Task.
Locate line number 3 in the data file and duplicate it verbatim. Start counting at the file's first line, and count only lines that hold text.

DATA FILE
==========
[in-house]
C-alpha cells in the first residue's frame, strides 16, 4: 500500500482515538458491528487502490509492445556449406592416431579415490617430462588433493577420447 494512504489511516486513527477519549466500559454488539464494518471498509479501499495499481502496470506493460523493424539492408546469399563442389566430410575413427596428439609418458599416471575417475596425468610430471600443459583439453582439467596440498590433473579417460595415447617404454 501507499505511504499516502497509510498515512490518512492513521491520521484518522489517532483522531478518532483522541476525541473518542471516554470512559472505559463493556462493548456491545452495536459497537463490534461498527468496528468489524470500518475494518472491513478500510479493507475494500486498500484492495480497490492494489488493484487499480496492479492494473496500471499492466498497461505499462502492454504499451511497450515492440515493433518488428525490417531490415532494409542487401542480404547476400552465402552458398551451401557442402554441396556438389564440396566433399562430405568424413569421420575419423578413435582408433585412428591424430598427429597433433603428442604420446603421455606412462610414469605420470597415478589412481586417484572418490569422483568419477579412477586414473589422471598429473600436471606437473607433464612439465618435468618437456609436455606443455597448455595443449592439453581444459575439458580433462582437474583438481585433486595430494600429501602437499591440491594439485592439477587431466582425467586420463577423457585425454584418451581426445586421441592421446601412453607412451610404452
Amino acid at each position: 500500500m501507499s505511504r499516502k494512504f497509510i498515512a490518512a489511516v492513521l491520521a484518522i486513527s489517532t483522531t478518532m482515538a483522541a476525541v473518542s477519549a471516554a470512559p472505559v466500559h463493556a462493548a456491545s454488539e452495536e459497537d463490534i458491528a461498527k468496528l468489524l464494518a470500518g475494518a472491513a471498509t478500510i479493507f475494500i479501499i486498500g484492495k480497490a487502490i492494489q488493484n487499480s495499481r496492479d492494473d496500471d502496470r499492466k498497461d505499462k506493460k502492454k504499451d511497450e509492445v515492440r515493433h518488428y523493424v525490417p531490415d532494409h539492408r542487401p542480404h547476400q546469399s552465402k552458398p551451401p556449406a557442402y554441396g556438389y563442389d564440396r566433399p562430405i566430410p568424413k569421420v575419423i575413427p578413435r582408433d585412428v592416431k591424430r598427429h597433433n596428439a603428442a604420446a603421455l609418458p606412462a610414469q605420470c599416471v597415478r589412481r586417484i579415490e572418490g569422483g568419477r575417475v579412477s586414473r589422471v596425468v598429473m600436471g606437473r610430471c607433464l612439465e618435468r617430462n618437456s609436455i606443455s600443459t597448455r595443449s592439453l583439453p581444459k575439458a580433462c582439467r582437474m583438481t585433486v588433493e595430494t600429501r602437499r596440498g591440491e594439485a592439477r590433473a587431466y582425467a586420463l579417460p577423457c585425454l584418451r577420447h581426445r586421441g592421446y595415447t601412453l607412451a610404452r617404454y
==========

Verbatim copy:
Amino acid at each position: 500500500m501507499s505511504r499516502k494512504f497509510i498515512a490518512a489511516v492513521l491520521a484518522i486513527s489517532t483522531t478518532m482515538a483522541a476525541v473518542s477519549a471516554a470512559p472505559v466500559h463493556a462493548a456491545s454488539e452495536e459497537d463490534i458491528a461498527k468496528l468489524l464494518a470500518g475494518a472491513a471498509t478500510i479493507f475494500i479501499i486498500g484492495k480497490a487502490i492494489q488493484n487499480s495499481r496492479d492494473d496500471d502496470r499492466k498497461d505499462k506493460k502492454k504499451d511497450e509492445v515492440r515493433h518488428y523493424v525490417p531490415d532494409h539492408r542487401p542480404h547476400q546469399s552465402k552458398p551451401p556449406a557442402y554441396g556438389y563442389d564440396r566433399p562430405i566430410p568424413k569421420v575419423i575413427p578413435r582408433d585412428v592416431k591424430r598427429h597433433n596428439a603428442a604420446a603421455l609418458p606412462a610414469q605420470c599416471v597415478r589412481r586417484i579415490e572418490g569422483g568419477r575417475v579412477s586414473r589422471v596425468v598429473m600436471g606437473r610430471c607433464l612439465e618435468r617430462n618437456s609436455i606443455s600443459t597448455r595443449s592439453l583439453p581444459k575439458a580433462c582439467r582437474m583438481t585433486v588433493e595430494t600429501r602437499r596440498g591440491e594439485a592439477r590433473a587431466y582425467a586420463l579417460p577423457c585425454l584418451r577420447h581426445r586421441g592421446y595415447t601412453l607412451a610404452r617404454y